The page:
Recently, there have been grass root attempts at punishing the ‘big bad banks’. Arianna Huffington has been striving to implore savers to move deposits out of them and into local community banks. While supporting local businesses is a noble effort, and one that consumes should strive to do, making a smart financial decision goes far beyond this. What is troubling is not the populist sentiment, but how misguided the advice is.
The banking system has also been supported by regulators and the treasury, but as Sorkin so clearly articulates in “Too Big to Fail”, the firms that are large and ‘strategically important’ have a safety net. This safety then means that consumers also have a safety net. The large banks also have more locations, and a greater variety of products, creating convenience for customers, and also, create many jobs.
The banks have all been required to purchase extra insurance from the FDIC and refilled it’s coiffers in recent quarters. The FDIC is strong and secure, and this security extends outwards. As such, savings deposits are safer than ever at the large banks. We must remember that when the smaller, regional bank like Washington Mutual was floundering it was the large JP Morgan Chase Bank (NYSE: JPM) that rescued it, even improving the depositors experience in the process.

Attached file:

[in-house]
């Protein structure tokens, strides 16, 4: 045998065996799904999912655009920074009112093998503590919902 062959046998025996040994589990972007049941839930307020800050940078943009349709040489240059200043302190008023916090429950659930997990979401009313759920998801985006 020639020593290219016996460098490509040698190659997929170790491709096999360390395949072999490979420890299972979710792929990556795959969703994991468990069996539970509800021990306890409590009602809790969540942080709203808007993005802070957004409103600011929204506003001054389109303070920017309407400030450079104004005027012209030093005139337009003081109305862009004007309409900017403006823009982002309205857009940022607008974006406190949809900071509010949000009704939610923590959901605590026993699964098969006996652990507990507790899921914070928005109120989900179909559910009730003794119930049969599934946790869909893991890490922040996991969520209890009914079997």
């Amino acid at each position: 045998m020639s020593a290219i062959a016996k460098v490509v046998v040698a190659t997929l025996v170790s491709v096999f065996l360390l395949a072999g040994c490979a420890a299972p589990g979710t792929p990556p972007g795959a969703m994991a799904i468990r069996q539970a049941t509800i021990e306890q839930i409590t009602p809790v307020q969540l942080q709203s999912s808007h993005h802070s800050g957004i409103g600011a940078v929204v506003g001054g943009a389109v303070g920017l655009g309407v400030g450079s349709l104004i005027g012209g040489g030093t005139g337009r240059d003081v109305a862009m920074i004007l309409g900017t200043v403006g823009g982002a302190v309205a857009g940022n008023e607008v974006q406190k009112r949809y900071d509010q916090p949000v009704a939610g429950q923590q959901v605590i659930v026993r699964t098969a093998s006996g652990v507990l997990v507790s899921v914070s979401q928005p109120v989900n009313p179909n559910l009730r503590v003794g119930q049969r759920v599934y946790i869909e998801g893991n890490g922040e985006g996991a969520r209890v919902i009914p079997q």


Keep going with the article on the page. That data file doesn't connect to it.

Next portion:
There is a place for small community banks, and large banks to exist. While many decry the sentiment that banks have been deemed “Too Big to Fail”, the small banks my be “Too Small for Stability”. Of the over 140 banks shuttered in 2009, almost all of these are the community banks. The large banks like Citigroup (NYSE: C), Bank of America (NYSE: BAC), and Wells Fargo (NYSE: WFC) may deserve the vitriol aimed at them, the idea of punishing them by creating a “run” is incredibly misinformed.
Big banks deserve the criticism that has been aimed at them, and there is a long way to go before re-building trust. But, financial decisions should be made with the best information available. Financially, the large financial institutions are a better bet for consumers.